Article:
Camping Brunnen, 6 km. from the castle.
Busy Campground with our tenting friends, right
Today we visited the fairy castle of mad King Ludwig II; as you may know, this is reputed to be the model for Sleeping Beauty’s Castle at Disneyland in Anaheim, California. Neuschwanstein itself is apparently modeled on the best elements of other castles of Ludwig’s acquaintance. Its style is that of a medieval castle; but, it is only as old, approximately, as the Eiffel Tower. It was begun in 1869 and construction halted on the day of his death in 1886. Six weeks later it was opened to the public as a museum.
For me, the weirdest part of the whole idea behind the castle was that it was dedicated to Wagner and his music—many of the painted room motifs were scenes from Wagnerian operas.
The next weird thing that struck me was his death. He was declared mentally incompetent to rule and removed from his castle—in which he had lived only half a year. Two days later, he was found dead at a lake in Munich; it is unclear to this day whether the king was murdered or committed suicide.
Ludwig assumed the throne of Bavaria at the age of 18. But, he apparently had no real power; his options were to be a pawn of either Prussia or Austria. He seemed to have little interest in politics, in any case, and spent much of his time reading and hanging out with artists, poets and composers. He died, tragically, at 40.
We enjoyed the hike up from the parking lot to Marienbrücke (Mary’s Bridge) to get a wonderful view of the castle from this spectacular vantage point.
Hike to top
Castle view from Mary's Bridge, near Füssen in southwest Bavaria, Germany.
We did not bother visiting his childhood home, Hohenschwangau, nearby and below Neuschwanstein. By this time, we had determined to depart Tourism Central for something more us: Homer! I am glad we went: The castle was impressive; the crowd control was refreshing; the 30 minute tour was professional. But, the parking (for Homer) was €7—more than the admission to many sites—and the castle tour was €9 each. We had given enough for one site in one day; we did not even have our recovery cappuccino. Ironically, the very castles which were said to be causing the king’s financial ruin—and contributed to his ouster—have today become extremely profitable tourist attractions for the Bavarian state.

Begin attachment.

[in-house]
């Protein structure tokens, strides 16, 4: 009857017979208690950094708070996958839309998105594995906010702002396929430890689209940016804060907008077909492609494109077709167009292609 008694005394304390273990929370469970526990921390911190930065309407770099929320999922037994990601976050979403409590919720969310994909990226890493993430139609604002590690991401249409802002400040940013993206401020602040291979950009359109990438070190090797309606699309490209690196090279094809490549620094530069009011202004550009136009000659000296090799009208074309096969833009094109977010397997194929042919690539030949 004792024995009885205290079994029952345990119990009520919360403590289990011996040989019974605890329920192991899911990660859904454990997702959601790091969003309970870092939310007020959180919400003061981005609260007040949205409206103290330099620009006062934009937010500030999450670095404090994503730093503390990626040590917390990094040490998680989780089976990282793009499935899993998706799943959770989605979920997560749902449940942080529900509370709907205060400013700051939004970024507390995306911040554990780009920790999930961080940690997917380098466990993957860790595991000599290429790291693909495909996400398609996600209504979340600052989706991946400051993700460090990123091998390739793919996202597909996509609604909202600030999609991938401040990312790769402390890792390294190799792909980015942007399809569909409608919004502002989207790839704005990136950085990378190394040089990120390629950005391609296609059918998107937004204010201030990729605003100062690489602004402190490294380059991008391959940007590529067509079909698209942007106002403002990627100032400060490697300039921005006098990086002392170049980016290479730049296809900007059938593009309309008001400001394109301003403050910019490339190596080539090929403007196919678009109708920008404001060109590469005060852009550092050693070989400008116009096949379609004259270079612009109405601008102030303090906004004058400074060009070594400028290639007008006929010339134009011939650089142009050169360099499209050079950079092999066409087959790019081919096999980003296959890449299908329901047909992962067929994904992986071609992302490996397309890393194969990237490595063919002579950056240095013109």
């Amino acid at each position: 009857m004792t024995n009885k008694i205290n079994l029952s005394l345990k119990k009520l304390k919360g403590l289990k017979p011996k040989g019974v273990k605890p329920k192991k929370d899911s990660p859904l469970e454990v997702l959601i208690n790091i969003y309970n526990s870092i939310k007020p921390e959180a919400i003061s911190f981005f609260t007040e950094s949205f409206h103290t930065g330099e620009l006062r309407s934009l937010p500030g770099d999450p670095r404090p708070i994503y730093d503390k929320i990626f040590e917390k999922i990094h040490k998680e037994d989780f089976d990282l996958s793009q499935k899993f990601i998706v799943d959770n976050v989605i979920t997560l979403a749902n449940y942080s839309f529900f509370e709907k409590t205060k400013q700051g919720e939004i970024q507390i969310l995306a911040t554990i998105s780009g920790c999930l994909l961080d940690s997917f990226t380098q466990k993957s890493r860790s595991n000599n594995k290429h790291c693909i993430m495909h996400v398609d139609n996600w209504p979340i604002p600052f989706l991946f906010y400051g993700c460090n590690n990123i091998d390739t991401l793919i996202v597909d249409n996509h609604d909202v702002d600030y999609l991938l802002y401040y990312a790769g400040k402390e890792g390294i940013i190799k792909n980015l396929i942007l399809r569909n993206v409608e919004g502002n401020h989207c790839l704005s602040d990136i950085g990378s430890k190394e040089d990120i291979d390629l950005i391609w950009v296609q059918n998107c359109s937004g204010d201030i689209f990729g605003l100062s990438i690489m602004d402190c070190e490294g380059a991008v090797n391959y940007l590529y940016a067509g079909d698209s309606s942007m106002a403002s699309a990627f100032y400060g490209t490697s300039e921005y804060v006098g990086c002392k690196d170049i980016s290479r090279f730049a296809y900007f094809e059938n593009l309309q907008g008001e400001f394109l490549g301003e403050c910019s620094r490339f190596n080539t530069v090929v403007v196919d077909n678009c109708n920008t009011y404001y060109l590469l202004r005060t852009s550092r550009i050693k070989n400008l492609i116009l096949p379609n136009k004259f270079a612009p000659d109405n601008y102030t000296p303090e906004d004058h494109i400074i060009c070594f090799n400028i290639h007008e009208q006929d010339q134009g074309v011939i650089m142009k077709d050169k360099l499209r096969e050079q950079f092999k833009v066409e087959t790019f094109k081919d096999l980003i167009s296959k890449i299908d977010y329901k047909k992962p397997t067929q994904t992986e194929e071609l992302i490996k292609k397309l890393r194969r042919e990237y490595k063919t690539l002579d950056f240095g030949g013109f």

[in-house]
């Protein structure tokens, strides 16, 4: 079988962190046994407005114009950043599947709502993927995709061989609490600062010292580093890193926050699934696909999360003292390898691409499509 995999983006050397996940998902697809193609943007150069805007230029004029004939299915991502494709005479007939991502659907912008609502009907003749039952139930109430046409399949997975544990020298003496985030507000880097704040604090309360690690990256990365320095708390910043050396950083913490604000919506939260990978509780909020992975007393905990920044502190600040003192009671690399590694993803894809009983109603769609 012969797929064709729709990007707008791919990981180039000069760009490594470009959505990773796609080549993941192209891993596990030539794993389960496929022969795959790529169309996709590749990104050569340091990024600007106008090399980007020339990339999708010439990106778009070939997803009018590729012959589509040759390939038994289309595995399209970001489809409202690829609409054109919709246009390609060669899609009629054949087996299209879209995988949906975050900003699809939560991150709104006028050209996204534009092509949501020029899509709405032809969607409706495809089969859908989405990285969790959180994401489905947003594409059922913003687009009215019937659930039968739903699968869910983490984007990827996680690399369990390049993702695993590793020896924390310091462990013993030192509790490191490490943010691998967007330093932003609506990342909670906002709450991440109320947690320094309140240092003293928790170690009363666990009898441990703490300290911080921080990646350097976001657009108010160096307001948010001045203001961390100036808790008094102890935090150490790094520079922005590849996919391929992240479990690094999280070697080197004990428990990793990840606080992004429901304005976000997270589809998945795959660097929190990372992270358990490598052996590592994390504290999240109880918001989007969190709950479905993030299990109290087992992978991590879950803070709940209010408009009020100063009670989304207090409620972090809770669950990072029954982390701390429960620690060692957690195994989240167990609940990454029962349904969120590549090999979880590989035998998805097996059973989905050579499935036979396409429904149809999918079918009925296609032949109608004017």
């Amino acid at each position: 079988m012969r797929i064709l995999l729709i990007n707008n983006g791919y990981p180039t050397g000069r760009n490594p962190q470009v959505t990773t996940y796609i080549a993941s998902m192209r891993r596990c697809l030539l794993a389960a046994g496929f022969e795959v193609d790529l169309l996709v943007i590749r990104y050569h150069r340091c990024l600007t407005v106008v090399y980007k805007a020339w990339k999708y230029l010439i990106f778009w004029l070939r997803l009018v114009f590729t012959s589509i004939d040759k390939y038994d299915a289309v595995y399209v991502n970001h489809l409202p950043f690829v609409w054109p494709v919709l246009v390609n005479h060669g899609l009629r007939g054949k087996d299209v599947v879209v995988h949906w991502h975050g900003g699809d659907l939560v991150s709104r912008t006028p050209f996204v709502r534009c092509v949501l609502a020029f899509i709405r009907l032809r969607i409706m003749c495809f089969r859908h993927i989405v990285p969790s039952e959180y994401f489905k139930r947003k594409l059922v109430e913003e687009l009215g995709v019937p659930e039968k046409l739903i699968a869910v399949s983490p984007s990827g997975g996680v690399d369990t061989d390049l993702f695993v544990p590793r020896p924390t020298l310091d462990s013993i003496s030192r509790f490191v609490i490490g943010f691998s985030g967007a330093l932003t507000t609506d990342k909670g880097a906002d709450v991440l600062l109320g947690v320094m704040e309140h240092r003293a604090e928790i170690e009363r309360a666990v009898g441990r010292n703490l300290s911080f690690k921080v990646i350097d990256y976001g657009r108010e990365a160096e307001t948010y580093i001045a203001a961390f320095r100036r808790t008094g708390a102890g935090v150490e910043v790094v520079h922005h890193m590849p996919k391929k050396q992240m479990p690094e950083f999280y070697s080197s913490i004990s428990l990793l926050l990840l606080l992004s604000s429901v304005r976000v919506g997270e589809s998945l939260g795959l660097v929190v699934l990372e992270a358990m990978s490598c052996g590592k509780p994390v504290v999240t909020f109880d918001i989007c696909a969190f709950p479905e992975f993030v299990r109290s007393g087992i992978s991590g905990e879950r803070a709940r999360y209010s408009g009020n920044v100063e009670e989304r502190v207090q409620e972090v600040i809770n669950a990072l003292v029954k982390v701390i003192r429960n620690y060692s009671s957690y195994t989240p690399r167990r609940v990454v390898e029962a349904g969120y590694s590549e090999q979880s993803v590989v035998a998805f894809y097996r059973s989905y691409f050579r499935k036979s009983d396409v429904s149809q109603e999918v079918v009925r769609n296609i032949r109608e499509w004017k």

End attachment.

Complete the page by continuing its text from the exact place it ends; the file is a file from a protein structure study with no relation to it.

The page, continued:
Hohenschwangau Schloss, Ludwig's boyhood home
Once again, Claire’s marvelous planning paid off. We were back in Homer after driving back, eating lunch, washing dishes and opening up the computer. Only then did the rain commence. I guess the 10,000 joys and sorrows of life really do balance themselves out.
Last night, we walked around the campground. It is quite sizeable; but, it is crowded, without hedges or other breaks between pitches. We, for example, have the guests from the camper in front of us looking into our front window until we put up the shades—for insulation and for privacy. We encountered an American couple traveling around Europe for 3 months as a break from school in Madrid. They travel by train and bus, mostly, sleeping in either hostels or campgrounds. They were taken aback at Claire’s weather report of rain for the next week. (She did not even mention that the temperature would drop significantly for a few days.) Just after we left them, the rain started, turning into a deluge.
We worried about our young American backpackers this morning. We wondered how they made it through the night, as they were not sure the tent was waterproof. It turns out they did fine. Upon returning to the campsite, we wondered about them, again: Since they had to walk to the castle, and left after we did—we offered them a ride; but, they wanted to have breakfast first—we hoped they made it back before the rain hit.
Morning view from campground
A neurotic is a man who builds a castle in the air. A psychotic is the man who lives in it. A psychiatrist is the man who collects the rent. ~ Jerome Lawrence